mary diagnosis [21]. These figures were then adjusted Burial costs are incurred whenever subjects die. All using the cost-to-charge ratio for ‘ other infectious assumptions of the analysis are listed in Table 2 and and parasitic diseases ’ (Diagnosis-Related Group all parameter values are listed in Table 1.
423, which includes helmenthiasis), which was derived In the model, patients are assigned to a state of from the Centers for Medicare and Medicaid Services being either infected with S. stercoralis or uninfected.
(CMS) [34]. This cost-to-charge ratio was calculated In treatment arms, the probability of infection is by dividing the amount reimbursed by CMS by equal to the product of the parasitic prevalence and the total charges to CMS. Burial costs were added the efficacy of the medication administered. In the for all deaths, regardless of cause, since burial costs eosinophilia arm, subjects are allocated to receive associated with premature death were expected to treatment or no treatment by infection status using be relevant after discounting future costs [35]. The the prevalence, sensitivity, and specificity of the test.
Table 3. Cost, incremental cost, effectiveness, incremental effectiveness, and incremental cost-effectiveness perQALY gained of all strategies evaluated at various prevalence ratios (negative values) * Relative to watchful waiting.
# Dominated strategies are both more expensive and less effective than others.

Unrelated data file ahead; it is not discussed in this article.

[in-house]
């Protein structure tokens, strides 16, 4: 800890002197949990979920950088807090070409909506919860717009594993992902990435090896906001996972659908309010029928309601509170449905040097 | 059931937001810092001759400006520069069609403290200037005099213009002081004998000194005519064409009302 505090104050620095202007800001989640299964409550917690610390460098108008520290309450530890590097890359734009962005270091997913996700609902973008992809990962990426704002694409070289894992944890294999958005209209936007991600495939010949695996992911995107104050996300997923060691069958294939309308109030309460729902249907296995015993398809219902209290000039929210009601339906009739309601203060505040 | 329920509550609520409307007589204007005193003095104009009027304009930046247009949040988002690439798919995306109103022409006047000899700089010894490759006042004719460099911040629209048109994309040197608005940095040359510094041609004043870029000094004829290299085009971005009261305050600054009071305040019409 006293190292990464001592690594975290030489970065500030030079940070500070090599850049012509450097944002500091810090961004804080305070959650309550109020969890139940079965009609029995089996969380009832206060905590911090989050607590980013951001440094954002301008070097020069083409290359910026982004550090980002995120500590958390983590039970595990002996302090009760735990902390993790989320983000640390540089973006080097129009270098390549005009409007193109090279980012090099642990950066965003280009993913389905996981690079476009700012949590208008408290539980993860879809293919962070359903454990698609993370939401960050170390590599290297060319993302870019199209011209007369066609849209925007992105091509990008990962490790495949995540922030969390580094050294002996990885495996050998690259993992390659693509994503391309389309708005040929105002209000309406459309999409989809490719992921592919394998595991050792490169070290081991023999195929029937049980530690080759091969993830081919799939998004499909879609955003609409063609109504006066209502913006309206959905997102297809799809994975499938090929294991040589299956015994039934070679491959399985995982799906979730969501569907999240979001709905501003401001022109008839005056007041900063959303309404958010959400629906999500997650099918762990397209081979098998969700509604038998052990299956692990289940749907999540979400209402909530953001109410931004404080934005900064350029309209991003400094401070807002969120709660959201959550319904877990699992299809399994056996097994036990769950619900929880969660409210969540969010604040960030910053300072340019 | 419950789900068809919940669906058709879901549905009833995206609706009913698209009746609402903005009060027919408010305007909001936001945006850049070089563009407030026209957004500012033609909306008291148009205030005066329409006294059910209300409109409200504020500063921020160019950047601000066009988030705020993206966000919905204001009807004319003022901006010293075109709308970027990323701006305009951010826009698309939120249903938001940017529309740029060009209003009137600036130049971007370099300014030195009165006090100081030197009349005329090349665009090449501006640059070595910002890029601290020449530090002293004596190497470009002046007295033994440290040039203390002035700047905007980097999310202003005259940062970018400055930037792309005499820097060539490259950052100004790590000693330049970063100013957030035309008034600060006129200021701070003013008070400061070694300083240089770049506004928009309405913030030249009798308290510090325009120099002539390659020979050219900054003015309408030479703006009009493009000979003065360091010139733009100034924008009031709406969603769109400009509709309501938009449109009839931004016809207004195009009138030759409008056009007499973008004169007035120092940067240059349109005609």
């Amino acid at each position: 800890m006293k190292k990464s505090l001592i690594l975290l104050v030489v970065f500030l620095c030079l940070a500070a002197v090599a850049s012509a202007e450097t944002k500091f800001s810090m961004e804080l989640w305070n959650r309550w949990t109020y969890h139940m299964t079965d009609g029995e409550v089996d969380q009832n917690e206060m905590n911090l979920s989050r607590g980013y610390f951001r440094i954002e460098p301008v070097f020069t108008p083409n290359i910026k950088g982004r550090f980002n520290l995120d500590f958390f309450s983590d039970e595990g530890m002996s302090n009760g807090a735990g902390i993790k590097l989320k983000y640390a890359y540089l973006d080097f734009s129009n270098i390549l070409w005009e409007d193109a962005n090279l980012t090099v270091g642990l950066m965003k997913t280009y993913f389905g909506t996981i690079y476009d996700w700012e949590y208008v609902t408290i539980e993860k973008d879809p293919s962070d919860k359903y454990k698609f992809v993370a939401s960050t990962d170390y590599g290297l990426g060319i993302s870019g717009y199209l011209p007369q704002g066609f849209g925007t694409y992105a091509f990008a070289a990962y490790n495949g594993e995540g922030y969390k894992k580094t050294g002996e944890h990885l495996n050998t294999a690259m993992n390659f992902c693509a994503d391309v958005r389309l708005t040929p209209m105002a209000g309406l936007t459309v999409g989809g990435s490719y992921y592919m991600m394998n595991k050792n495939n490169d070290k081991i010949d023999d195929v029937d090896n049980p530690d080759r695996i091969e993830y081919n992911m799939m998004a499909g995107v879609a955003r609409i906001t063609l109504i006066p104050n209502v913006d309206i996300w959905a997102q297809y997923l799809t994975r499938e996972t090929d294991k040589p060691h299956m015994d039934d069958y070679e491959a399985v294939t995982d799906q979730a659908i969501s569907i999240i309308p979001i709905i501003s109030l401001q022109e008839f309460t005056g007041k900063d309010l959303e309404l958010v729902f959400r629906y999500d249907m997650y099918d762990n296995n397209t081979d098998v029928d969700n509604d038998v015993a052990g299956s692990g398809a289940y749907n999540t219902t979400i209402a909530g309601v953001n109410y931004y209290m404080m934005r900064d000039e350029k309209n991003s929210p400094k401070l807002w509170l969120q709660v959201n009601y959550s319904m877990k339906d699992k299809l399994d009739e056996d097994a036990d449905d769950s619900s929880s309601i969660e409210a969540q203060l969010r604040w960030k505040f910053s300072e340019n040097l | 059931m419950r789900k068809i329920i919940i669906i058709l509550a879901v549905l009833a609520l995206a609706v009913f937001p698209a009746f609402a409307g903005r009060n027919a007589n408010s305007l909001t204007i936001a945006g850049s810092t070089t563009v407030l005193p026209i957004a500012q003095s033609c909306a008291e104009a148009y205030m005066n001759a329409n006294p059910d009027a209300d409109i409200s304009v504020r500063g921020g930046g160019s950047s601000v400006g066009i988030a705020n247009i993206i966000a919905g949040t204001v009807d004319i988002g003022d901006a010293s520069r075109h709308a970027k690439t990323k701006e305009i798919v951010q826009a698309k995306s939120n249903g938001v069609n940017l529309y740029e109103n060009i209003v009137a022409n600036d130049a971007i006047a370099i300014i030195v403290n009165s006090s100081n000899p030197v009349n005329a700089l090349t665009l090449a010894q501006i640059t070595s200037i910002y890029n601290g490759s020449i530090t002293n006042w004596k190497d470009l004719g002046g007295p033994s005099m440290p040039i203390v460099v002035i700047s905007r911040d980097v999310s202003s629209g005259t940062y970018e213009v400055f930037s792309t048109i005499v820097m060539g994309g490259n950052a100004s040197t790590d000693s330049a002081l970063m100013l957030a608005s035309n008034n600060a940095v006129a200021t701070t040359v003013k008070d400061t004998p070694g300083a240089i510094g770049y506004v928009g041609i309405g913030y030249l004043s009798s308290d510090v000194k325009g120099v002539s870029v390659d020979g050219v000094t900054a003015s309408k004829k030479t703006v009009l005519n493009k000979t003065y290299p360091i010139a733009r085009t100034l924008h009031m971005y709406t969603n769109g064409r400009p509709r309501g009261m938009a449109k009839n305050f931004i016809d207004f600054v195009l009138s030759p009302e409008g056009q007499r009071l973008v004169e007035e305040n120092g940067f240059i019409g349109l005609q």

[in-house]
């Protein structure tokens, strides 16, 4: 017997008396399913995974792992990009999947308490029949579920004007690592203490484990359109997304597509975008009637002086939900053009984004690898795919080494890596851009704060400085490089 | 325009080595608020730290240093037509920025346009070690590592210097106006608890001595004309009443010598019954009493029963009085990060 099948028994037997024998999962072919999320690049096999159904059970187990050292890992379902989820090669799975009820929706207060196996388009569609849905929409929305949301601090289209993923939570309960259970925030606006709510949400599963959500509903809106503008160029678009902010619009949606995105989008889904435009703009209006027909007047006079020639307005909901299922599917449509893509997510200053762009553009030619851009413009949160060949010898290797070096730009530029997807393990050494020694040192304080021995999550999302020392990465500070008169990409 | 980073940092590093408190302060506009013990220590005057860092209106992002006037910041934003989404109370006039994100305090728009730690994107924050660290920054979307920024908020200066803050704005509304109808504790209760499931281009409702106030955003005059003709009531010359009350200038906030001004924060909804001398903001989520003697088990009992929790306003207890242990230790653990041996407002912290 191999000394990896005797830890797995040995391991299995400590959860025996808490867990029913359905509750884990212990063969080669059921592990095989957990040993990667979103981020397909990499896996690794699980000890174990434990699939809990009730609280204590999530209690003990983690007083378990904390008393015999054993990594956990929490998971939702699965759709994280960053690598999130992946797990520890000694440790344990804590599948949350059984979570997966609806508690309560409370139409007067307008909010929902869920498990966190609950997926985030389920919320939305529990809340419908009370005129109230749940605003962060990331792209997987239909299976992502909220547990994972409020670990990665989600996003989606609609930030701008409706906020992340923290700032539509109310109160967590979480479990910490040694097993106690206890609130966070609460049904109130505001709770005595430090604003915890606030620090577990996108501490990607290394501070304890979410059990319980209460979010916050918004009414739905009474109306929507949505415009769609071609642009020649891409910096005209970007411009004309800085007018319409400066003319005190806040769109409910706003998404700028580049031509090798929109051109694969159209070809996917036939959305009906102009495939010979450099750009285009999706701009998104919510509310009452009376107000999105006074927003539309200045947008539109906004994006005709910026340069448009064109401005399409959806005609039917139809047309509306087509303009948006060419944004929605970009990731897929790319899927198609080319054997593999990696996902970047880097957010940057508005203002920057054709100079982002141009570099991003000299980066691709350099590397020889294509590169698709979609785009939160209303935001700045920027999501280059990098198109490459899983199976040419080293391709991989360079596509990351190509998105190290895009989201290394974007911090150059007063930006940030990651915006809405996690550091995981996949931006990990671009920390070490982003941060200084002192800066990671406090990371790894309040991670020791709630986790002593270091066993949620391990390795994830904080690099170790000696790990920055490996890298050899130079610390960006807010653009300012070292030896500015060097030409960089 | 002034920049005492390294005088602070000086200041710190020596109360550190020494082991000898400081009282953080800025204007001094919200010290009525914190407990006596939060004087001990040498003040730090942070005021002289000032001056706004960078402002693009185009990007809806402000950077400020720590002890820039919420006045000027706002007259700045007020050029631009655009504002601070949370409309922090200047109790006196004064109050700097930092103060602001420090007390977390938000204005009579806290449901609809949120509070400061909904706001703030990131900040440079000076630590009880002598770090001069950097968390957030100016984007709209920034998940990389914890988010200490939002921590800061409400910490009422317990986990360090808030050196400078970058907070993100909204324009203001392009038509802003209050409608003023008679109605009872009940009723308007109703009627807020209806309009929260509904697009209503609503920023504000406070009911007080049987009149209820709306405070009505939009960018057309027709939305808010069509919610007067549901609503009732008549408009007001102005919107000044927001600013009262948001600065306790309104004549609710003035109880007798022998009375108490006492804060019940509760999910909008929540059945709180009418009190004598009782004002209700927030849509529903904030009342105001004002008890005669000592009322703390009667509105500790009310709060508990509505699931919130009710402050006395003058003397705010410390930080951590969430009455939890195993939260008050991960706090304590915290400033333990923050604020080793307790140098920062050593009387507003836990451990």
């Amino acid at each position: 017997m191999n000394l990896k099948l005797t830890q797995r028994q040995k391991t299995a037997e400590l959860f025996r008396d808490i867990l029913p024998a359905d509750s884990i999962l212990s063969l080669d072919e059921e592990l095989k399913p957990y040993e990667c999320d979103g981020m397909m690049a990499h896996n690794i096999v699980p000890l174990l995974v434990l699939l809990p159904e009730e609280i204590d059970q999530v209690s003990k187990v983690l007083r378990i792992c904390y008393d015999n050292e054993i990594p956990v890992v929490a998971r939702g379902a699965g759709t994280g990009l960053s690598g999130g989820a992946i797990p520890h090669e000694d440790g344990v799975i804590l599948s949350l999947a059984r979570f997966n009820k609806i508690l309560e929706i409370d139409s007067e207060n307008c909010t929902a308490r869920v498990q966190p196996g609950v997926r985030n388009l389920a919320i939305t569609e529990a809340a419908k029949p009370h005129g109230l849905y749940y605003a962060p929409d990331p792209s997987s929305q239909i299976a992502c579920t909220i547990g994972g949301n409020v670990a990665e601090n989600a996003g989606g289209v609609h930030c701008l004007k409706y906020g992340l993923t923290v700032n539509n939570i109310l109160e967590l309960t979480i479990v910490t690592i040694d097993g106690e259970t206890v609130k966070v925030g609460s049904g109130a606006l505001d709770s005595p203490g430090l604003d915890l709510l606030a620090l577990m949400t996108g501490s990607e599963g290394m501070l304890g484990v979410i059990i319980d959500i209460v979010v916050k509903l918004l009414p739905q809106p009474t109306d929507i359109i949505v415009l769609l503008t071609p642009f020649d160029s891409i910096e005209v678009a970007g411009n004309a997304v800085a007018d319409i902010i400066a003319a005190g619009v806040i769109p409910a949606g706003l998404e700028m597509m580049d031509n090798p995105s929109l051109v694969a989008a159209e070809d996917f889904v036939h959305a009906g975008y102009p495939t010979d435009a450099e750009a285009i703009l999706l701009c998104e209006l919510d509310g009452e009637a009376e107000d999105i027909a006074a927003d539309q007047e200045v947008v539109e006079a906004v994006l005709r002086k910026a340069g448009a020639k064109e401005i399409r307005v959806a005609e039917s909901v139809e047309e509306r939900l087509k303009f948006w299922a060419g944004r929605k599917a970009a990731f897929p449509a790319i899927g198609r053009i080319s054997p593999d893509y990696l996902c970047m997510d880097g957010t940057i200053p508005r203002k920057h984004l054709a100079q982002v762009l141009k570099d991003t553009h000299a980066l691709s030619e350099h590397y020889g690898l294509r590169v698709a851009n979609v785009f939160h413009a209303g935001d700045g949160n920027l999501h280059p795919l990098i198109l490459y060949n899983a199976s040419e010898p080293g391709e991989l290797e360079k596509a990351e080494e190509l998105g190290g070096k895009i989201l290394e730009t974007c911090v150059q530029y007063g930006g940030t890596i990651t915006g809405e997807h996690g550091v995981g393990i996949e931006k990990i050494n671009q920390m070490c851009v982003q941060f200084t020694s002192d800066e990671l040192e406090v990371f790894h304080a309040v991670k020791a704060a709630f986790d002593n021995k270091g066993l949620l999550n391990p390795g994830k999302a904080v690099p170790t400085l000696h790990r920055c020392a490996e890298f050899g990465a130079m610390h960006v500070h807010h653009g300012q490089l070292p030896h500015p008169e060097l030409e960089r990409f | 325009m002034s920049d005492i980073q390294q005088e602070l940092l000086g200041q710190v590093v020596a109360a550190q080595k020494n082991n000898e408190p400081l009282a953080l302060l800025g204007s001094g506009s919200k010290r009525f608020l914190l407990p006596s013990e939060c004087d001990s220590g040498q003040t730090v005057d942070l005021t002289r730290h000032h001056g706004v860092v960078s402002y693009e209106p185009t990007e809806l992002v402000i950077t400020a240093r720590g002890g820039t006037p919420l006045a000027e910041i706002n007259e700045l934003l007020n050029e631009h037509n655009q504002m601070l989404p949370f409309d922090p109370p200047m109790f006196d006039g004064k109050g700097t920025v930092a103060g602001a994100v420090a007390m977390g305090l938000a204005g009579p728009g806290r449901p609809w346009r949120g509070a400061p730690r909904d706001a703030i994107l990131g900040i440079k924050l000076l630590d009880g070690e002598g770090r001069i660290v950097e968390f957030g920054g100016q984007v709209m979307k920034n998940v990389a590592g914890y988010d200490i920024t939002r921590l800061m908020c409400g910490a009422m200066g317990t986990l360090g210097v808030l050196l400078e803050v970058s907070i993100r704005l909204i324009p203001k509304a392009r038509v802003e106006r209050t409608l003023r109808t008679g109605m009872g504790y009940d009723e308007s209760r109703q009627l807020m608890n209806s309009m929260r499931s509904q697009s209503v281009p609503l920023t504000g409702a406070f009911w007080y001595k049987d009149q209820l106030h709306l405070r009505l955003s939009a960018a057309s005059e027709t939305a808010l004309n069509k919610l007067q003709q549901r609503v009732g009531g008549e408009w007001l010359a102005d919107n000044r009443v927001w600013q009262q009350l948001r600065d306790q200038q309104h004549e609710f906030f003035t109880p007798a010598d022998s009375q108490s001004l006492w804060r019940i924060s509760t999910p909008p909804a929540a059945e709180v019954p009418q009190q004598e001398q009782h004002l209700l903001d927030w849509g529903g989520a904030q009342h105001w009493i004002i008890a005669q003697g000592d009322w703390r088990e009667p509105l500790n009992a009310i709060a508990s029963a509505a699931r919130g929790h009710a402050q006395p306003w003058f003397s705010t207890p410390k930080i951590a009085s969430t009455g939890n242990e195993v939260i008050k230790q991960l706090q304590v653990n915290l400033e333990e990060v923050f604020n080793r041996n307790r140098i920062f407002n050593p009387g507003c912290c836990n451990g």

The variables used in our analyses were subjected to This option is associated with an incremental cost- a Monte Carlo simulation and to a series of one-way effectiveness ratio of $632 relative to 3 days of alben- and two-way sensitivity analyses. In a one-way dazole and $393 relative to watchful waiting. Optimal analysis, all variables are held constant but one. In a coverage of S. stercoralis can be achieved with iver- Monte Carlo simulation, values for all variables are mectin. Presumptive treatment with 12 mg ivermectin sampled from a statistical distribution. In our Monte in a single dose was associated with a cost of $1700 Carlo simulation, we used a triangular distribution per QALY gained relative to treatment with 5 days [36]. In this distribution, the base-case estimate is of albendazole and $564 per QALY gained relative entered as the most likely value, and the likelihood to watchful waiting. Regardless of the prevalence, of values between this value and the high and low value the strategy of basing treatment on previously known eosinophil results (i.e. excluding the cost ofa complete blood count with differential) was bothmore expensive and less effective than other options Table 3 presents the results of the cost-effectiveness The Figure presents mean effectiveness and in- analysis at a 2, 10, and 20 % prevalence of S. stercor- cremental cost-effectiveness ratios of the treatment alis infection. When the prevalence of S. stercoralis is strategies at various prevalence ratios of S. stercoralis 10 % (a rate commonly seen in mixed refugee screen- infection. Presumptive treatment of immigrants with ing settings), presumptive treatment with 200 mg ivermectin increases incremental cost-effectiveness albendazole, twice a day over 3 days, was associated alongside prevalence ratios, with maximal cost-effec- with an incremental cost-effectiveness ratio of $314 tiveness when prevalence ratios are greater than per QALY gained relative to watchful waiting. The 10–12 %. Over the range of prevalence values ex- presumptive treatment of immigrants at risk of para- amined, none of the presumptive treatment strategies sitosis with 5 days of albendazole may be desired to ensure better coverage of S. stercoralis as well as All variables listed in Table 1 were tested in one- other parasitic infections such as Giardia lamblia.